Jokes about spending the kids' inheritance (SKI) abound, however, when it comes to the crunch, many retirees find it difficult to watch their dollars slowly dwindle. Saving regularly over a period of many years does two things.

First, it builds up a nice retirement nest egg. Secondly, it creates a well-entrenched habit of not spending.

Sadly, that often means a retirement of going without and making do for the ultimate benefit of children. Such hoarding behaviour is often underpinned by fear and guilt. It can also lead to suboptimal investment decisions.

Fear comes from uncertainty about what the future may hold. The art of having an enjoyable, stress-free retirement is one of not only saving a good-sized nest egg but also managing it so there is an optimal balance between spending and hoarding. This means thinking through what the likely future scenarios might be and planning accordingly to reduce fear.

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If your goal is to preserve your capital, your investment strategy is likely to be a conservative one based around fixed interest investments, such as bank deposits, which have a low return.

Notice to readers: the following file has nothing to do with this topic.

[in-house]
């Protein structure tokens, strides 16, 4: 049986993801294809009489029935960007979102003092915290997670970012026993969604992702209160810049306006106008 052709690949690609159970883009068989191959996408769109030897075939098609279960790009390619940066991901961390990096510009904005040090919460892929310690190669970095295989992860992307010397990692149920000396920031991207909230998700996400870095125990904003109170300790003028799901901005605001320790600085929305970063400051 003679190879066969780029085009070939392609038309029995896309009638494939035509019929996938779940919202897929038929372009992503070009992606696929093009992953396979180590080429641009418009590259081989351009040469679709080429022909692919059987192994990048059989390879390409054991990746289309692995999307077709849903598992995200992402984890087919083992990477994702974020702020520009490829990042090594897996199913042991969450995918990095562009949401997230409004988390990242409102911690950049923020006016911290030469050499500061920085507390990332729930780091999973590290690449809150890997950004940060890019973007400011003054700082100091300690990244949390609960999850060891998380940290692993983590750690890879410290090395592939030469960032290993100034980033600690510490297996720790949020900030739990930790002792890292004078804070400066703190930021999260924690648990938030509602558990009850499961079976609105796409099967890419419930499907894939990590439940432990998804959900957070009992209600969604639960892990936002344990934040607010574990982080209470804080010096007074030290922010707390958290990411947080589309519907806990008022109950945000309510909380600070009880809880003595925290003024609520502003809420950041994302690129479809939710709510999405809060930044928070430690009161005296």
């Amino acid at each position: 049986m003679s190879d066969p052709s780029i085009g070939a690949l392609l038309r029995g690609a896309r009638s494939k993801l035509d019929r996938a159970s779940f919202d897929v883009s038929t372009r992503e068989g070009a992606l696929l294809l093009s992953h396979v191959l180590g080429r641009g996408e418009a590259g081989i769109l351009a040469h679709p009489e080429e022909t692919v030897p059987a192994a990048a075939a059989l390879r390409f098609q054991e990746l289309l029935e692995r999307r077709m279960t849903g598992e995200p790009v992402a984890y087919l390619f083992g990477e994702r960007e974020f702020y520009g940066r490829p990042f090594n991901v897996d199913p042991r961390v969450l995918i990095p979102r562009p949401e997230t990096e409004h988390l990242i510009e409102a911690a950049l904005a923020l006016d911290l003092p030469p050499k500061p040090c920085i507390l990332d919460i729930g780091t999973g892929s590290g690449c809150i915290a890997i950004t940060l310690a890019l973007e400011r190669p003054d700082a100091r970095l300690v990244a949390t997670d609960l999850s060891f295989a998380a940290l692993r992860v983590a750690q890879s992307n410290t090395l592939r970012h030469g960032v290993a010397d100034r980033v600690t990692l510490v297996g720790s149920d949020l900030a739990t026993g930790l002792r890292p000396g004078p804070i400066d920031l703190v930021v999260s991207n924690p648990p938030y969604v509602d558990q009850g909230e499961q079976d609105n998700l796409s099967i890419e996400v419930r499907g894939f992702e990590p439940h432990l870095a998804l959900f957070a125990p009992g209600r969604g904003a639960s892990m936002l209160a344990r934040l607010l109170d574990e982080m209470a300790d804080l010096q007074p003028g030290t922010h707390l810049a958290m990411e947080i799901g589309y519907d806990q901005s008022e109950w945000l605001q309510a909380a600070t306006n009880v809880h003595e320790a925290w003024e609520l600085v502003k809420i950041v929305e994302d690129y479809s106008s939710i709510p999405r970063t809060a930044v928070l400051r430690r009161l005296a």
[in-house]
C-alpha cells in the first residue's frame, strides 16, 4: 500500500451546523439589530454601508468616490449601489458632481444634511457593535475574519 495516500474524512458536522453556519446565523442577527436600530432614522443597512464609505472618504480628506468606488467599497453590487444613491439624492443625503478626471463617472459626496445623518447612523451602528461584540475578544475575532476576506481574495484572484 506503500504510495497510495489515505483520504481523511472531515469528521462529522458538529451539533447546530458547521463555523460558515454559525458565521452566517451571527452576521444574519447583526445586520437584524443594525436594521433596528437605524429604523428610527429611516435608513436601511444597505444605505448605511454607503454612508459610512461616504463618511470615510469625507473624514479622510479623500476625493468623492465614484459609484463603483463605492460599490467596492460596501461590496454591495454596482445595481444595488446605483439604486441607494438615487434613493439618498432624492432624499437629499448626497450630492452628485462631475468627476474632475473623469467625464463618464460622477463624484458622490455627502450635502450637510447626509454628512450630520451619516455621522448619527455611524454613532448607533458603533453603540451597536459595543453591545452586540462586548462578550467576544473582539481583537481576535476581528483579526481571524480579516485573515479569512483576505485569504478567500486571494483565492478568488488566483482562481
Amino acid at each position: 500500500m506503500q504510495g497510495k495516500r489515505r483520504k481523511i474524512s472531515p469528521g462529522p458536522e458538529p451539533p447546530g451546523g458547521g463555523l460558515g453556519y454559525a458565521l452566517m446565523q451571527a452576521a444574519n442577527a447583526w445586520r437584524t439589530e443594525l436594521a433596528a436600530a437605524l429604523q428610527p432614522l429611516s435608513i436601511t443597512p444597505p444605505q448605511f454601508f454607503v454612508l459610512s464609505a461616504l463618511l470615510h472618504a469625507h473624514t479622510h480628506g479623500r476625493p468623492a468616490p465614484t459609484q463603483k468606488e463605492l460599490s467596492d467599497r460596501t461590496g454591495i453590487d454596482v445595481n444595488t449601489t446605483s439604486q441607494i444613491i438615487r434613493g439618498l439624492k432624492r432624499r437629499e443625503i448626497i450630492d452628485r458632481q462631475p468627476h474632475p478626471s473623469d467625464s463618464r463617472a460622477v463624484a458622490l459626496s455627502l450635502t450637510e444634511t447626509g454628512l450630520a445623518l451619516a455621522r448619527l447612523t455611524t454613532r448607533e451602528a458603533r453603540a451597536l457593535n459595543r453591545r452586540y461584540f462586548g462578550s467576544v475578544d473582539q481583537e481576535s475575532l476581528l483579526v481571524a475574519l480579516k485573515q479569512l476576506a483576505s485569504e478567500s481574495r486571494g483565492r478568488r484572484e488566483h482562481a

As a result, the effects of inflation and tax are likely to cause the purchasing power of your funds to diminish significantly over the course of your retirement.

Spending only the income from your investments means the amount you need to invest is significantly more than if you are prepared to run down your capital. For example, if you would like an income of $5000 a year from your investments and interest rates are 2.5 per cent after tax, you will need to invest around $200,000 if you spend only the income. However, if you are prepared to run down your capital over a 30-year period, you will need to invest only around $104,651 initially.

Liz Koh is an Authorised Financial Adviser. The advice given here is general. A disclosure statement can be obtained free by calling 0800 273 847. For free eBooks, go to www.moneymax.co.nz

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